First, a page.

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Fluorescents, Metal Halides, LEDs Are Among Choices To Replace Incandescents

The next step in the upgrade journey is ensuring the light sources specified deliver proper light levels, are efficient, and suit the needs of a facility. Advances in lighting technology have given facility executives a wide variety of good choices for replacing incandescent lighting and upgrading other lighting categories, including fluorescents, metal halide and more.

"Facility managers not only need to inquire about the latest and most efficient (and efficacious) light sources, but also learn what is the best source for the application," says Rob Freitag, vice president of marketing for EYE Lighting International.

For example, linear fluorescent lighting has a wide range of options with varying degrees of efficiency, notes GE's Brelus. "Traditional halo-phosphor T12 lamps had a nominal lumens per watt (LPW) in the mid to high 70s," he says, while 32W T8s have a nominal LPW in the low 80s. The most efficient T8 and T5 options can have nominal LPW exceeding 100, Brelus explains.

It's evident that a simple switch from T12 fluorescent lighting to T8 or T5 will guarantee a more efficient light source. For example, fluorescent twin T5 systems might provide the best results for many dirty, interior environments, as well as exterior applications for security, area flood, parking garages and even some sports lighting applications, according to Magnaray's Leetzow.

And as Philips' Casanova notes, "The typical industry standards seem to have settled in the 25- to 28-watt range for 4-foot T8s."

In a real-world example, Medical Mutual of Ohio recently upgraded aging lighting in Cleveland's historic Rose Building, its headquarters location since 1948. The 16-floor, 381,000-square-foot facility (including an annex) had an outdated lighting system of nearly 3,000 T12 deep cell parabolic fixtures. After a professional lighting audit and working closely with engineers, the company upgraded its system with a retrofit kit that fits into existing fixtures but uses T8 lamps and electronic ballasts and provides a new appearance and improved light quality. Each new fixture saves 61 watts compared to the previous fixtures, according to Lithonia Lighting, an Acuity Brands company.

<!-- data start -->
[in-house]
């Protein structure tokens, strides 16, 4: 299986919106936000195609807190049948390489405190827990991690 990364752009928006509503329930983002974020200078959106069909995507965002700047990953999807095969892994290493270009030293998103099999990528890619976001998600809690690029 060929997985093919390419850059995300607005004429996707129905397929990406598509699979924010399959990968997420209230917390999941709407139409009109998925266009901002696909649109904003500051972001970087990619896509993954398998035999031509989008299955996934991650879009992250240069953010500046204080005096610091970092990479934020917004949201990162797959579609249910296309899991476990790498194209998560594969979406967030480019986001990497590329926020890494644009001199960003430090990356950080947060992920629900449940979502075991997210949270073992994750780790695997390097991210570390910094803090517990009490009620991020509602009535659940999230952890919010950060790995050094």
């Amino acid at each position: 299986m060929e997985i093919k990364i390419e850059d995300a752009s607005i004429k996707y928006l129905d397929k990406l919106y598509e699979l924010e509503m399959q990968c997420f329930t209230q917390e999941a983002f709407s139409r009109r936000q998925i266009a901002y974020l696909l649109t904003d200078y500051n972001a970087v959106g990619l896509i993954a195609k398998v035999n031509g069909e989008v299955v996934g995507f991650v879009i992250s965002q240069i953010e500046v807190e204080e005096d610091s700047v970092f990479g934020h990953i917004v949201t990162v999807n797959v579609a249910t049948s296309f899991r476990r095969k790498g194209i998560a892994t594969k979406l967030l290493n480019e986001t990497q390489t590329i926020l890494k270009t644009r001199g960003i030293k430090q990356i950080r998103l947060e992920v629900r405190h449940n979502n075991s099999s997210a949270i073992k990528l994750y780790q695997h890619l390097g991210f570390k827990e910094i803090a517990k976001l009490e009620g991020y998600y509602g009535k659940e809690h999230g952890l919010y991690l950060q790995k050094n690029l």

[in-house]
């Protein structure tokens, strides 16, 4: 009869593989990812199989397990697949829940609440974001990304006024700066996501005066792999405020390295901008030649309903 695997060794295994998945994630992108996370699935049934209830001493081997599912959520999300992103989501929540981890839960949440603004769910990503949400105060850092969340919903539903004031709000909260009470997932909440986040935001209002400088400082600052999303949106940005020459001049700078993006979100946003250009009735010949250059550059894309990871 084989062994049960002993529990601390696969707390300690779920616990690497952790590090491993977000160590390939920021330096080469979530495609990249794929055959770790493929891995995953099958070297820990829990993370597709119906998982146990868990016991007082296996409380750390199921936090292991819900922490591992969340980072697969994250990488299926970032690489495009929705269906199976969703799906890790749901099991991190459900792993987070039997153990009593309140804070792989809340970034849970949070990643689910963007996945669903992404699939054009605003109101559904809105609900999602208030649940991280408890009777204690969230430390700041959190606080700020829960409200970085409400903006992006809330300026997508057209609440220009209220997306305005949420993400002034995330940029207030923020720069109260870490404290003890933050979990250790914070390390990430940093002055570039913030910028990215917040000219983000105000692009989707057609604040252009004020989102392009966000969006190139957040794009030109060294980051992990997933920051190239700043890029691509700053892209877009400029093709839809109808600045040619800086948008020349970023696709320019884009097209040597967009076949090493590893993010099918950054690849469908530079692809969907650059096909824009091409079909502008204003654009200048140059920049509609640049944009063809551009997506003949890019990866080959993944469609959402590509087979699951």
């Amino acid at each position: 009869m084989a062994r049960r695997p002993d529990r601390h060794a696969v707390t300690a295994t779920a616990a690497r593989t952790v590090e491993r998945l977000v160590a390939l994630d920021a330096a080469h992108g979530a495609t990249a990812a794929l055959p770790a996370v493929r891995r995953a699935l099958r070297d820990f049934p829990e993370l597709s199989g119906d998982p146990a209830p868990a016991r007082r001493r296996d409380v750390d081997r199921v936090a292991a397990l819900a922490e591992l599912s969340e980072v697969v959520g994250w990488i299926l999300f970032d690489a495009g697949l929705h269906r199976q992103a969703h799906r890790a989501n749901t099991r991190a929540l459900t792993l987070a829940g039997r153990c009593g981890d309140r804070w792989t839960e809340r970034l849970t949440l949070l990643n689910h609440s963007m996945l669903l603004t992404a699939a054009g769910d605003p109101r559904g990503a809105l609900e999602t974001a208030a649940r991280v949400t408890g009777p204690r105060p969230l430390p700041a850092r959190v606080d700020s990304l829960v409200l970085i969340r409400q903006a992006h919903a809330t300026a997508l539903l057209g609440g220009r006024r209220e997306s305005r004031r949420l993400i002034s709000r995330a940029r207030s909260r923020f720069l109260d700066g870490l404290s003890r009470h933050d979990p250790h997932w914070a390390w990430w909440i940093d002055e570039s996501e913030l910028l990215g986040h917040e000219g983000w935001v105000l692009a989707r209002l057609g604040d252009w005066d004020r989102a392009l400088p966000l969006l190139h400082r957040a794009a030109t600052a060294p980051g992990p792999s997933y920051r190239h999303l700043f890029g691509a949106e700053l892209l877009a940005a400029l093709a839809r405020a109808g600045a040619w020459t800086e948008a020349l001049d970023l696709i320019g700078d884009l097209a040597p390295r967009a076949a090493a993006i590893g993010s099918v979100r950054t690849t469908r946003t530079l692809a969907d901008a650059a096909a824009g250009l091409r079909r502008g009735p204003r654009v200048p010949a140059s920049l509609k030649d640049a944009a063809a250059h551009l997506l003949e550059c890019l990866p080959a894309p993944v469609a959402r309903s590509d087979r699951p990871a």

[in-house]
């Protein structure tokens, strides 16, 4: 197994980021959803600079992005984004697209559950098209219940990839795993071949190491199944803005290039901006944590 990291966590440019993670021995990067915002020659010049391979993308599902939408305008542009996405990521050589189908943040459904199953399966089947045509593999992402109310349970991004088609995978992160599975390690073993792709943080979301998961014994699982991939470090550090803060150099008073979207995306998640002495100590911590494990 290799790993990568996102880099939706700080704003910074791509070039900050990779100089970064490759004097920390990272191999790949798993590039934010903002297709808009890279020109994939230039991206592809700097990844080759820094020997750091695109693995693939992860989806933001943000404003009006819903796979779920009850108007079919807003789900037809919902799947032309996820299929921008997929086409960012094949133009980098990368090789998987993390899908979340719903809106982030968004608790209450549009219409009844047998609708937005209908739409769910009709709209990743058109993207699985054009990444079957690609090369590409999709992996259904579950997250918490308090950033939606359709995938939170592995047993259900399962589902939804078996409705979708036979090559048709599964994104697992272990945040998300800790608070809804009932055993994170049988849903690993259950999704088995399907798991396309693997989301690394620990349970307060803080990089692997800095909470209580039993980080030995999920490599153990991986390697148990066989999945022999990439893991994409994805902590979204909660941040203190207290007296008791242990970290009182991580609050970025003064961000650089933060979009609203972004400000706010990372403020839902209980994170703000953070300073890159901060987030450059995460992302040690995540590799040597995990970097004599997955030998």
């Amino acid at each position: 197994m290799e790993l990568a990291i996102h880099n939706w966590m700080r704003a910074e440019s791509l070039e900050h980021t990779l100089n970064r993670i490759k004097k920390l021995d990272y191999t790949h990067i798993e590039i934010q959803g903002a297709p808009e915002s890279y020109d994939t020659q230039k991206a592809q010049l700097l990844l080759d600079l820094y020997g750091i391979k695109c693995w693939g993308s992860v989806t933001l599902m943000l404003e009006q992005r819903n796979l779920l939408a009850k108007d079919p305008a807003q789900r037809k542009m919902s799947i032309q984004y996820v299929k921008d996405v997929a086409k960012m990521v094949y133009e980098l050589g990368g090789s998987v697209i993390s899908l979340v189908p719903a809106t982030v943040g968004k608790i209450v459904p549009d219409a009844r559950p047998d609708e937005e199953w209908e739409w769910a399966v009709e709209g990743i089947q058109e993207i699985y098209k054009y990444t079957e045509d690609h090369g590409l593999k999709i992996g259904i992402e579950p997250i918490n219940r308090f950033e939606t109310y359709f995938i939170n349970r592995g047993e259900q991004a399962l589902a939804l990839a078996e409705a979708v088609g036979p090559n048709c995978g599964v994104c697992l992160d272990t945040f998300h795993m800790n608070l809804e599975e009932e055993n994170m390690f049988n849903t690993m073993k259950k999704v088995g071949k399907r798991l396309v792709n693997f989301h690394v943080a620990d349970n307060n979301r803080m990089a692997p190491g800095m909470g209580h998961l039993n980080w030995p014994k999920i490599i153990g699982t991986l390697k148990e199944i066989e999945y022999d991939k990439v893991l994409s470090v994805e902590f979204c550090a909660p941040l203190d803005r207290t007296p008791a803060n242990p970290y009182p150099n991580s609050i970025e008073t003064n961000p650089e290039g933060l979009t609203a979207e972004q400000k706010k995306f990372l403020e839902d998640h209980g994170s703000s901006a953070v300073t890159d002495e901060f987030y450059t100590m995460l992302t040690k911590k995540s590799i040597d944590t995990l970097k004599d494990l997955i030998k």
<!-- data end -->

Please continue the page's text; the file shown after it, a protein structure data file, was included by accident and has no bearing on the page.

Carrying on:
Another efficient upgrade is the replacement of traditional high pressure sodium and probe-start metal halide lighting in outdoor, industrial and high-bay applications with more efficient technology.

"Pulse-start quartz metal halide can be an upgrade to standard quartz lamps, delivering better lumen maintenance and less color shift," explains Cheryl Ford, marketing manager for OSRAM SYLVANIA. Lighting experts say that the life cycle of pulse-start metal halide is superior to probe-start metal halide.

Additionally, ceramic technology HID lamps are widely available in a wide array of wattages, which makes this category attractive, according to EYE Lighting's Freitag.

"Advances in this technology offer a very high LPW (lumens per watt) rating (efficacy), which allow for significant reductions in energy without sacrificing light levels and improving color rendering characteristics," Freitag says.

Perhaps the biggest revolution in lighting upgrades centers around light emitting diode (LED) technology, particularly in such applications as recessed downlighting, wall sconces, task lighting, track lighting, landscape and accent lighting, to name a few.

"Certainly replacing older, inefficient fluorescent lamps and ballasts with the latest fluorescent technology offers significant savings, but in applications with longer burning hours, LEDs can provide an even more compelling alternative," Juno's Roos says. In those applications, Roos says, the improved performance, energy savings and significantly reduced maintenance costs contribute toward a strong ROI for LEDs.

What's more, the cost of LED technology is continuing to fall and the efficacy is still improving. It is leading to more viable — and efficient — solutions.

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  posted on 4/10/2013   Article Use Policy

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